A return to Cleveland

A delightful story in the Great Falls Tribune this week told of a trip in Blaine County, traveling south from Chinook to the Bear Paws Battlefield and onto the almost ghost towns of Cleveland, Lloyd, and Warrick in Chouteau County.  In my 2013 survey I went along part of this route and it brought back fond memories.  I posted a few images from Cleveland in an earlier post about the Bear’s Paw National Battlefield and its improvements in interpretation in the last 30 years.  Today I will merely post a few additional images from Cleveland–yes, Cleveland, Montana–and my travels from six years ago.

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The Tribune writers are certainly correct–it really is a beautiful drive, passing historic ranches, early 20th century abandoned log homes like the one above, and various buttes and outcroppings punctuating the landscape.  I actually made the drive hoping that the Cleveland Bar would be open, and I could grab a brew and a burger.

MT Blaine County Cleveland Bar

Alas, it was shut down, but still there, and its crossroads on Peoples Creek Road was still the primary mail delivery spot for the scattered ranches of the county’s southern end.

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Across the intersection of Cleveland Road and Peoples Creek Road was the community school, with its teacher dwelling.  I always think how interesting but also how challenging it would be to teach and live at the same place. Should these types of buildings, located in rural communities across the northern plains, be better recognized for their unique contributions to American education and culture?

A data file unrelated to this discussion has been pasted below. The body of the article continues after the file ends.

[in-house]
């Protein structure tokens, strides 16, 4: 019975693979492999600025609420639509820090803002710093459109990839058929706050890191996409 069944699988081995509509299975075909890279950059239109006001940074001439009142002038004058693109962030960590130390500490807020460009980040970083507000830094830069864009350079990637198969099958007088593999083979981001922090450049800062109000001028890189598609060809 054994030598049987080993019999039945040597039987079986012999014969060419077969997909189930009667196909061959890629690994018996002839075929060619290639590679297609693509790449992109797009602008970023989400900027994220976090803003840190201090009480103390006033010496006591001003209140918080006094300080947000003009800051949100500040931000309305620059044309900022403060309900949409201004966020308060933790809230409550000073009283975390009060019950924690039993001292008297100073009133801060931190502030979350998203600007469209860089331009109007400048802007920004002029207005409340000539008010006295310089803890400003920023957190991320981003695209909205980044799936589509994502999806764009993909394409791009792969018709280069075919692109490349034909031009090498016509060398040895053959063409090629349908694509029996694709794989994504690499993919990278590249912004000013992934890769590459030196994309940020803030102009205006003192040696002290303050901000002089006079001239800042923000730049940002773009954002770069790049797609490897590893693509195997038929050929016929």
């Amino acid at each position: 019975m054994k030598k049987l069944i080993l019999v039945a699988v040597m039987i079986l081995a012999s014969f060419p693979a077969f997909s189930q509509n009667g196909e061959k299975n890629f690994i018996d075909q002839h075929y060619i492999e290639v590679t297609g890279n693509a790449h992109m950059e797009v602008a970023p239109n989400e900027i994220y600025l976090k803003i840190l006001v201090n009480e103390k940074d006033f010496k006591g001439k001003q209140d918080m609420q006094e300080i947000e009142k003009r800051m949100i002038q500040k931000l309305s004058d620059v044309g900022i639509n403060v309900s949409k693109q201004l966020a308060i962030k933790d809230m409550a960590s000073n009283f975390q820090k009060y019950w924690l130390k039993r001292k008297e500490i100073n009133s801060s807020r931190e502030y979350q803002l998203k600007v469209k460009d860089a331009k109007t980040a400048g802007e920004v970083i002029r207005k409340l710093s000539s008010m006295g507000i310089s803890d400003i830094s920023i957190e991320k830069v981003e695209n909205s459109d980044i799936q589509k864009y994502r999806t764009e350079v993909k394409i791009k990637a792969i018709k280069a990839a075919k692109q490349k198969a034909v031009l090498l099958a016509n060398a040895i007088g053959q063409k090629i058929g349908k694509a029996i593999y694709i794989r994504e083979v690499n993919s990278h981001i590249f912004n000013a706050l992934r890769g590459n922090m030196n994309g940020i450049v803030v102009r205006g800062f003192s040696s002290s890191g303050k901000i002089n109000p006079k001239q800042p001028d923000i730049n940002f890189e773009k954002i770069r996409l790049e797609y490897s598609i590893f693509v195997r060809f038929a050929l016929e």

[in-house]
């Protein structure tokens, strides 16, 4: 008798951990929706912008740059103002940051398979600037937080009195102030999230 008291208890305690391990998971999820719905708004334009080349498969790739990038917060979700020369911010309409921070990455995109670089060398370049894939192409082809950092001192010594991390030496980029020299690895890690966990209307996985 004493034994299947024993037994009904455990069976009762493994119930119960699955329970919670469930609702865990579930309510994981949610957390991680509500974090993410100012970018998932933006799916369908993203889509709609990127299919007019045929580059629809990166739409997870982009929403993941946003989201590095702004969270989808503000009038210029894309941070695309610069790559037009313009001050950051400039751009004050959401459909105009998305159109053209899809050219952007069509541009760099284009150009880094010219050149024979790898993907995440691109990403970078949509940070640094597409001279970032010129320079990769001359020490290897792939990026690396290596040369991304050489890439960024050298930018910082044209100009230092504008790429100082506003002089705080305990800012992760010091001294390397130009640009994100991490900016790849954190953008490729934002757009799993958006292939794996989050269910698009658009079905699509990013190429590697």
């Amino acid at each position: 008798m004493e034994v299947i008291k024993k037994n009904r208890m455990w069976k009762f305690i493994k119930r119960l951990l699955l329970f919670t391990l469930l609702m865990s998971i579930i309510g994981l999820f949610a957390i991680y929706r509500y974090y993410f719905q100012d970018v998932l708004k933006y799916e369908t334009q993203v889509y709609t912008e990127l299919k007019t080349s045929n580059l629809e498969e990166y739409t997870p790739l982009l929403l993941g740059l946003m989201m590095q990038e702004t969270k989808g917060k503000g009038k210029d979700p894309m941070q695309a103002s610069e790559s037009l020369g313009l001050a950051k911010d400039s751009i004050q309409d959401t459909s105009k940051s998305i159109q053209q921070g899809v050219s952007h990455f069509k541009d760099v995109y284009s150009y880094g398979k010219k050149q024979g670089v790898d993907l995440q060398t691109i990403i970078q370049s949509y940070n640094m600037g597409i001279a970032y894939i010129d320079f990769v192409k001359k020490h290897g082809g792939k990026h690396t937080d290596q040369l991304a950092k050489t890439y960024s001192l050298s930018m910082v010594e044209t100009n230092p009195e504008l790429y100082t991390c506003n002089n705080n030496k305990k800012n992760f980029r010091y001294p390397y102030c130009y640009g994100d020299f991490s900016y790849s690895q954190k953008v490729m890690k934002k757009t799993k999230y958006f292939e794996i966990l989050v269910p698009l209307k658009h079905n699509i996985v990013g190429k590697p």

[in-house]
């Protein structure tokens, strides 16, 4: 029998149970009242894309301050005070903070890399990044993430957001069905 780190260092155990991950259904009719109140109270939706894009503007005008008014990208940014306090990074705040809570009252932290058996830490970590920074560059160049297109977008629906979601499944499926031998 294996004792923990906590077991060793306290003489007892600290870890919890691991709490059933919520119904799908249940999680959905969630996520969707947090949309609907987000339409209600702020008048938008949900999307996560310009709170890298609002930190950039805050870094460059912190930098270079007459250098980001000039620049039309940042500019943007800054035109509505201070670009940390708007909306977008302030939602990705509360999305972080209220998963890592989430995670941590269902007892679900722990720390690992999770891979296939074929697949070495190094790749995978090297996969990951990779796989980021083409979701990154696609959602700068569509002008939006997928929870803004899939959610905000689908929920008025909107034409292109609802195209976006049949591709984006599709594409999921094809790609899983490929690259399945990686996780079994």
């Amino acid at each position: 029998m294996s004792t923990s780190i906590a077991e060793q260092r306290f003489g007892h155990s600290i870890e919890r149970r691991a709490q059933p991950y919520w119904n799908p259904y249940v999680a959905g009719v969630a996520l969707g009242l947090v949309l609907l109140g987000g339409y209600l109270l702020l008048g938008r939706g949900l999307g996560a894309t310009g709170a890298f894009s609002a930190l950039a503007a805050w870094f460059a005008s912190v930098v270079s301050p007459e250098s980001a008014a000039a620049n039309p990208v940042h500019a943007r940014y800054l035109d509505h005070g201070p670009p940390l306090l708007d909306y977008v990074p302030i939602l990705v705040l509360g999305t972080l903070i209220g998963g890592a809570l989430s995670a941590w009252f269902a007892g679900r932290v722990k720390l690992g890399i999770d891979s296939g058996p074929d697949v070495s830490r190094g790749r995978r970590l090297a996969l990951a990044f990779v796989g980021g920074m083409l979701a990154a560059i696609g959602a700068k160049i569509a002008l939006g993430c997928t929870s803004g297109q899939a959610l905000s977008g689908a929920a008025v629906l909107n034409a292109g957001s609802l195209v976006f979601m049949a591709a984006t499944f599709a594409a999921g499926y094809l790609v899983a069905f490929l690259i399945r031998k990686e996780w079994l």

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But of course the real attraction to Cleveland was the stories I heard in Montana in the 1980s about the Cleveland rodeo, and sure enough the rodeo grounds were a mere stones throw from the back of the bar.

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IMG_8349Another traveler has posted a wonderful montage of the July 4, 2011 rodeo at Cleveland–truly a community affair.  I wish that one day soon I can return when the chutes and corral are teeming with livestock and ranch families from miles around gather for an annual event, whose origins stretches back to the early settlement of Blaine County.

 

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